“Growing up here, you get sucked into it,” says Anne-Marie, an attractive woman with arresting green eyes and faint threads of silver running through dark hair. “If we didn’t go on the same journey as Aidan, we’d never see him at all. The thing about racing is if you get a taste of it as a child, you suddenly become involved in this adult world that you can be part of and you are able to contribute to the family business at a young age. There are very few industries like that.”
The tour complete, we’ve settled in the plush reception area of the Giant’s Causeway yard. Joseph (19) is racing in Naas later so can’t be here but Anne-Marie and Aidan, with their children Sarah (17), Ana (16) and Donnacha, who turns 14 the day we meet, have gathered for a rare family interview. The problem is the children are about as interested in talking to this magazine as Aidan O’Brien is partial to watching Coronation Street of an evening. For the record, he’s never seen it, or most other television programmes either. Not surprising really. You don’t get to be the world’s most successful trainer by keeping up with Fair City, Mad Men or even The Killing.
So while it’s all very pleasant, the room decorated with pictures of Ballydoyle’s past glories, a pot of coffee and chocolate fingers arranged neatly on a tray, it’s the conversational equivalent of pulling teeth. Like most teenagers, the 0Brien children clam up under even the gentlest of interrogations.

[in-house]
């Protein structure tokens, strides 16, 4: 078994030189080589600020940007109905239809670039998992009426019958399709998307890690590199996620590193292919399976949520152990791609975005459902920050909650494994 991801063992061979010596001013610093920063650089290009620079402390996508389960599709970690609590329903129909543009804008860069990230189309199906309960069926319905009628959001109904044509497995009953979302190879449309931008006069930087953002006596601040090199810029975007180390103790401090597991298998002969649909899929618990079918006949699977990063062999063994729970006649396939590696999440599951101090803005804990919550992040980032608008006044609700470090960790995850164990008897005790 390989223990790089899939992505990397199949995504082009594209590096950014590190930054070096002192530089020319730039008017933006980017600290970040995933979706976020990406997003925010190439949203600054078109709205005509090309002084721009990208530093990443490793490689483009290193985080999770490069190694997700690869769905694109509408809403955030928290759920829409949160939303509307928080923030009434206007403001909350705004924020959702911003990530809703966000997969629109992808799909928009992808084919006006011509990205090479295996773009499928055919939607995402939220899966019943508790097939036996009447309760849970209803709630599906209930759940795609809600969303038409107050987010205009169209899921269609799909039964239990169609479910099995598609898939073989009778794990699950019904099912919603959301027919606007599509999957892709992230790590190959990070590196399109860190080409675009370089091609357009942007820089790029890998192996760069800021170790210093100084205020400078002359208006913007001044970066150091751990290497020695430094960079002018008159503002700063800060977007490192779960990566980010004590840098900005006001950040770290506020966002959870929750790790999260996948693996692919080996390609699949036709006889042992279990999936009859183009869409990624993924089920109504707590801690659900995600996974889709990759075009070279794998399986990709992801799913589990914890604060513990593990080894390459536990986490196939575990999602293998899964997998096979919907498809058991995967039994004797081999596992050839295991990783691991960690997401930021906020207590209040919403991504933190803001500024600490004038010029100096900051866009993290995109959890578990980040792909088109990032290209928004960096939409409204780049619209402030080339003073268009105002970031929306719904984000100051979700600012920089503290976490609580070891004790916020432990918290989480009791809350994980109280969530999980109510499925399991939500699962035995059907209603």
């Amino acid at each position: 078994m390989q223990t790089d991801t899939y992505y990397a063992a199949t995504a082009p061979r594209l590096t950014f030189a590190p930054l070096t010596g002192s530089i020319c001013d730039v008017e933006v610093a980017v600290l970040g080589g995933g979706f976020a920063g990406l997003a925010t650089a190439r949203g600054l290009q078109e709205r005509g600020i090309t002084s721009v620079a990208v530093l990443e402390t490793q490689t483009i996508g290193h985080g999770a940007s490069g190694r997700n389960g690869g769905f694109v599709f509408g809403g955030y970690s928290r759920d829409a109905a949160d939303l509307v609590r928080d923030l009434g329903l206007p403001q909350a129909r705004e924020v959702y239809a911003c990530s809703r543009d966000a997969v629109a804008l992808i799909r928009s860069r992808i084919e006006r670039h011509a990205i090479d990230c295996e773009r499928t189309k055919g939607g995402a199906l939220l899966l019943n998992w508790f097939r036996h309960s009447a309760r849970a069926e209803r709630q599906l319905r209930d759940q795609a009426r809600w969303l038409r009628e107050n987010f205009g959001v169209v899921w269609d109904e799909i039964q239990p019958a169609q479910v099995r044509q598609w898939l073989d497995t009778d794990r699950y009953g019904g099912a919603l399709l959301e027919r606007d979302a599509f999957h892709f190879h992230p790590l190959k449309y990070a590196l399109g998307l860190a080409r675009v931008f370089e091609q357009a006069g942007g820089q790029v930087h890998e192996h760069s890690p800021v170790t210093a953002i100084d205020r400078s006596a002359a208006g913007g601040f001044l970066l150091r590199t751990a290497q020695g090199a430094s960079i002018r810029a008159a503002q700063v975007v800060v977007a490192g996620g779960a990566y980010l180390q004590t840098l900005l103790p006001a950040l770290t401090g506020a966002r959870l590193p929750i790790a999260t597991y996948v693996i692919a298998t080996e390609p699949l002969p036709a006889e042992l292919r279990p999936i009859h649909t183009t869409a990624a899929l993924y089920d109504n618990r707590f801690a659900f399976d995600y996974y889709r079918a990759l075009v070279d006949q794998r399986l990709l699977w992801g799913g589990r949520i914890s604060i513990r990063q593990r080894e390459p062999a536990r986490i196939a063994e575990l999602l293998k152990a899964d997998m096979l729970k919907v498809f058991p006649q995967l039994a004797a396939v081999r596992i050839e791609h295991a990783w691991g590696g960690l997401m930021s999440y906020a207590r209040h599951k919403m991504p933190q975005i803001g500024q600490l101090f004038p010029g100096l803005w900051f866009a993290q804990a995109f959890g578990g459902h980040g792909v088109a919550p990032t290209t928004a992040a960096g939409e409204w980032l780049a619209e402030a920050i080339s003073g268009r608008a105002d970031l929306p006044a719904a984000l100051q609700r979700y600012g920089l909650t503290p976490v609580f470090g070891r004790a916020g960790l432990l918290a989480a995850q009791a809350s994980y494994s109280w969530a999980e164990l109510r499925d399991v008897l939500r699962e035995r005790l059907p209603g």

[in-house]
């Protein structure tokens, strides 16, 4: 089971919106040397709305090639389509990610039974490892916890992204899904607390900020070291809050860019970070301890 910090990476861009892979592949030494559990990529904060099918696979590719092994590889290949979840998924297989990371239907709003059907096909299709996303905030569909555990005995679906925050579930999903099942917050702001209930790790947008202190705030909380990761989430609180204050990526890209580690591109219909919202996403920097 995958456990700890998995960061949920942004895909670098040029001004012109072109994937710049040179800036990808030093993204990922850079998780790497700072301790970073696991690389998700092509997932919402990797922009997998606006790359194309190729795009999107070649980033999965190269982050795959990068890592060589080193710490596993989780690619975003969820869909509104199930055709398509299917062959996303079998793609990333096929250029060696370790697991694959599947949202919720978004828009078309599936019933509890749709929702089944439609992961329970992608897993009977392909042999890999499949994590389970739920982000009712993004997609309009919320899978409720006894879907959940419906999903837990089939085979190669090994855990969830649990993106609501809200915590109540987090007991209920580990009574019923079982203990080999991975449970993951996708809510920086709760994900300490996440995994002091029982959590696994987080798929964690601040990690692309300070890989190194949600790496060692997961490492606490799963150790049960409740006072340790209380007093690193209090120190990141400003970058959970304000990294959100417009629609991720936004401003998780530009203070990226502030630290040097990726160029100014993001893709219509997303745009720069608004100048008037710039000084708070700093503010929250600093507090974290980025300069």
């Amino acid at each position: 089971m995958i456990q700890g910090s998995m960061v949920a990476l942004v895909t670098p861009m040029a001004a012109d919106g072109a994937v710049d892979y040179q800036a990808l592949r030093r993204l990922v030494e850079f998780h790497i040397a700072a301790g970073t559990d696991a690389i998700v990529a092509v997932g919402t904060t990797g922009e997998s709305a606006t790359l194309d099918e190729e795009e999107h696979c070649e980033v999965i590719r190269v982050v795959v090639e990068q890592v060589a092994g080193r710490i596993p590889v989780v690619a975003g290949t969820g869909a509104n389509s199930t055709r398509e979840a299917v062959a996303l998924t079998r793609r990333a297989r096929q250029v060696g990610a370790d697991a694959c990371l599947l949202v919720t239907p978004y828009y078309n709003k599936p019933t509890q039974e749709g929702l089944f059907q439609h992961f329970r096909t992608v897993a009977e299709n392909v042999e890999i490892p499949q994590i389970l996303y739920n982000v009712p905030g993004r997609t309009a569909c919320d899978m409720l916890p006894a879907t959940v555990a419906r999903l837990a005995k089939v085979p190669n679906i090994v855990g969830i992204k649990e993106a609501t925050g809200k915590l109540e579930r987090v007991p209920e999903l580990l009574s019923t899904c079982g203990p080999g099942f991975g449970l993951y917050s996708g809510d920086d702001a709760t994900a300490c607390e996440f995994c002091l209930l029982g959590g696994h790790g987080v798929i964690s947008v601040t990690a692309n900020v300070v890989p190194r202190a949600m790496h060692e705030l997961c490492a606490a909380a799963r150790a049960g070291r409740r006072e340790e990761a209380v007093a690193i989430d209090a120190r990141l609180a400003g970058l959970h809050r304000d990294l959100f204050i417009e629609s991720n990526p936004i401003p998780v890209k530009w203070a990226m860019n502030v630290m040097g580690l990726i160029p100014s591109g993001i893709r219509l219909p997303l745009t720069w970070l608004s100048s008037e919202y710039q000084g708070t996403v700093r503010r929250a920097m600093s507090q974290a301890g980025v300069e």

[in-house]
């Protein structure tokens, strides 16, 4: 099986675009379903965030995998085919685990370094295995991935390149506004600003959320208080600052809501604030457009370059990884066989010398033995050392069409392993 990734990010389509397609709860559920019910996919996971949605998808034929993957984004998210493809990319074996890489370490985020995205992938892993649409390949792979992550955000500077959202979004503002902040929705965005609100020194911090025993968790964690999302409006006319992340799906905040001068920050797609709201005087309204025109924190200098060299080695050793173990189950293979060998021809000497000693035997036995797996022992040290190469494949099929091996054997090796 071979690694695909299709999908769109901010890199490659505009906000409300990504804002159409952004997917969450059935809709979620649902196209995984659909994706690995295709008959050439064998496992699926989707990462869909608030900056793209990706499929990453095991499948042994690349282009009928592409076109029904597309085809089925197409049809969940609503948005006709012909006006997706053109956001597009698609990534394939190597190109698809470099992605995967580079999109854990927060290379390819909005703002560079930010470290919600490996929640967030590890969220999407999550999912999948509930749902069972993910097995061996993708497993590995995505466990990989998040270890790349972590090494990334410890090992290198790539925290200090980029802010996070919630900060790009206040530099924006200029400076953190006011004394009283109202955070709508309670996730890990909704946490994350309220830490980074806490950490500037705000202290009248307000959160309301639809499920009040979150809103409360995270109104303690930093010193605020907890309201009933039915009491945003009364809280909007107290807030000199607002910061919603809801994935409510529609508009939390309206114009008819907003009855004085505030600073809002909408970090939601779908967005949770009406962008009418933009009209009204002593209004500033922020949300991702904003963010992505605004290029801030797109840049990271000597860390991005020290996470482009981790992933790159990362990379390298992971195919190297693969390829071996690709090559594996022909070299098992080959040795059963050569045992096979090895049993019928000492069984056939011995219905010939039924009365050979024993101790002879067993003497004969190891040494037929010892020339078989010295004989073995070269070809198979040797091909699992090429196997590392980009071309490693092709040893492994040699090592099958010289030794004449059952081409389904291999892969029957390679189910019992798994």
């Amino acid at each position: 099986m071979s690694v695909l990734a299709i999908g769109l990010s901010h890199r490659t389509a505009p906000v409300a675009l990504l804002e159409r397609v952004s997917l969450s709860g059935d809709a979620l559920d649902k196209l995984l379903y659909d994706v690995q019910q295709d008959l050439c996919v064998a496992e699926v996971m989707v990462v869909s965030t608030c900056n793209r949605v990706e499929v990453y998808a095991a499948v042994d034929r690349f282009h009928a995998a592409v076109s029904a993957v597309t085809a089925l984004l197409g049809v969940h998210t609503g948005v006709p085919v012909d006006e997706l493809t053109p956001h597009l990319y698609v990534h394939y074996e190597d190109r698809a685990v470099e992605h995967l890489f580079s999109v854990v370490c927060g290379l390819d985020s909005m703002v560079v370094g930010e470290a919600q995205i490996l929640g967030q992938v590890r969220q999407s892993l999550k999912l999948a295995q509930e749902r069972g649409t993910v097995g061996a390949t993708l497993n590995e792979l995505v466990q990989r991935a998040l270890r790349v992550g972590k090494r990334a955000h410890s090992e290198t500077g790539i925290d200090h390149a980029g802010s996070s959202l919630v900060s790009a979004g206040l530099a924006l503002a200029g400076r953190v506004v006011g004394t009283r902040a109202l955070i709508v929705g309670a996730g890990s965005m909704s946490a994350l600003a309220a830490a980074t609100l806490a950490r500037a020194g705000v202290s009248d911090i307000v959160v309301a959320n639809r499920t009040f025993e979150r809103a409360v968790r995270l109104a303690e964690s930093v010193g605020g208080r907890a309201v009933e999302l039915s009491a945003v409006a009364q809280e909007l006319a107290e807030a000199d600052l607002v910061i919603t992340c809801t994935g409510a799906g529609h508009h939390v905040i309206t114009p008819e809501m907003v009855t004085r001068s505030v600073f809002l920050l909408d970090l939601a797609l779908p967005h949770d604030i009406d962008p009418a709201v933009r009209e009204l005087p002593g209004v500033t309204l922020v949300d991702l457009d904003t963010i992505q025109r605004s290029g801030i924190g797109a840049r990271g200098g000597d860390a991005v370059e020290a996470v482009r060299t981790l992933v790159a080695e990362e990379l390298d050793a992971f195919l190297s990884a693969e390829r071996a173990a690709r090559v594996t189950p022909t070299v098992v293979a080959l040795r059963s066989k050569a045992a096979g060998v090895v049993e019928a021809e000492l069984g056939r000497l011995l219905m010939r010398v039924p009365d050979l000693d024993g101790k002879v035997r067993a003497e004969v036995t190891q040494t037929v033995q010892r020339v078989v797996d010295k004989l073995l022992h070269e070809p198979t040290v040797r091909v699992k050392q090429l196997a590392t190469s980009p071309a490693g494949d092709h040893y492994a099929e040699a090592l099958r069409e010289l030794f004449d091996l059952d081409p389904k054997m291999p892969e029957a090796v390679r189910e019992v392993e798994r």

An opener about the inevitability of being horse-mad growing up in Ballydoyle is greeted with silence, before their father answers, saying: “I suppose you’d say since their eyes were open they’ve seen and heard nothing else.”
“We were holding you on horses before you could walk,” he says, gesturing to each child, placing a reassuring hand on Ana’s elbow. “You get exposed to something so young that it does take you over. Isn’t that it?” he says, coaxing his brood.
“I suppose so,” one of them answers. More silence. “Come on,” says Aidan gently, flicking a graceful hand towards their heads. “We want to know what’s really going on in there.”